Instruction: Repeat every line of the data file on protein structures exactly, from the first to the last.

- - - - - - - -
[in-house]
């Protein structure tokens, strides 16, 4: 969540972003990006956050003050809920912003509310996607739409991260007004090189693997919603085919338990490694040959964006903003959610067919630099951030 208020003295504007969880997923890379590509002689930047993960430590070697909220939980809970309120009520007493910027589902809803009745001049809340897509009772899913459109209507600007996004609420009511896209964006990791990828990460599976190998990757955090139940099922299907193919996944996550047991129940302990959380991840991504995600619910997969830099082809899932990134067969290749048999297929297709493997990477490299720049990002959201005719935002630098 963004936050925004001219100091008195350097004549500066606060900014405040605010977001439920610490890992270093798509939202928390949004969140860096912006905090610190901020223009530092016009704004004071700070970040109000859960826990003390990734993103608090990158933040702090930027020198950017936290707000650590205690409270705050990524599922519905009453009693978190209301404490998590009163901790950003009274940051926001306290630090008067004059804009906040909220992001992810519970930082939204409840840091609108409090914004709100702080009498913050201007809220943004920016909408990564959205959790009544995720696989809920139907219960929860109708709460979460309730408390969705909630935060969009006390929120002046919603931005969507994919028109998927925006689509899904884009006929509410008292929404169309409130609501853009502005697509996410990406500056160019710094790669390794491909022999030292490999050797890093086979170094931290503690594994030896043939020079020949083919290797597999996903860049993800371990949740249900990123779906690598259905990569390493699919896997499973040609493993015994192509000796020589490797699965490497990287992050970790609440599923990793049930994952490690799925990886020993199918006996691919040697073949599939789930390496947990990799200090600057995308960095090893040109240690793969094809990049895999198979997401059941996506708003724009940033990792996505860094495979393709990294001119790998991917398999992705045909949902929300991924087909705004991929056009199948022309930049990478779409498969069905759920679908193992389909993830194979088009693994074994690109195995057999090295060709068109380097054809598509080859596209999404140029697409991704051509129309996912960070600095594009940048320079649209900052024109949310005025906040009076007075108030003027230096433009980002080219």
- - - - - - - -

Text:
[in-house]
């Protein structure tokens, strides 16, 4: 969540972003990006956050003050809920912003509310996607739409991260007004090189693997919603085919338990490694040959964006903003959610067919630099951030 208020003295504007969880997923890379590509002689930047993960430590070697909220939980809970309120009520007493910027589902809803009745001049809340897509009772899913459109209507600007996004609420009511896209964006990791990828990460599976190998990757955090139940099922299907193919996944996550047991129940302990959380991840991504995600619910997969830099082809899932990134067969290749048999297929297709493997990477490299720049990002959201005719935002630098 963004936050925004001219100091008195350097004549500066606060900014405040605010977001439920610490890992270093798509939202928390949004969140860096912006905090610190901020223009530092016009704004004071700070970040109000859960826990003390990734993103608090990158933040702090930027020198950017936290707000650590205690409270705050990524599922519905009453009693978190209301404490998590009163901790950003009274940051926001306290630090008067004059804009906040909220992001992810519970930082939204409840840091609108409090914004709100702080009498913050201007809220943004920016909408990564959205959790009544995720696989809920139907219960929860109708709460979460309730408390969705909630935060969009006390929120002046919603931005969507994919028109998927925006689509899904884009006929509410008292929404169309409130609501853009502005697509996410990406500056160019710094790669390794491909022999030292490999050797890093086979170094931290503690594994030896043939020079020949083919290797597999996903860049993800371990949740249900990123779906690598259905990569390493699919896997499973040609493993015994192509000796020589490797699965490497990287992050970790609440599923990793049930994952490690799925990886020993199918006996691919040697073949599939789930390496947990990799200090600057995308960095090893040109240690793969094809990049895999198979997401059941996506708003724009940033990792996505860094495979393709990294001119790998991917398999992705045909949902929300991924087909705004991929056009199948022309930049990478779409498969069905759920679908193992389909993830194979088009693994074994690109195995057999090295060709068109380097054809598509080859596209999404140029697409991704051509129309996912960070600095594009940048320079649209900052024109949310005025906040009076007075108030003027230096433009980002080219």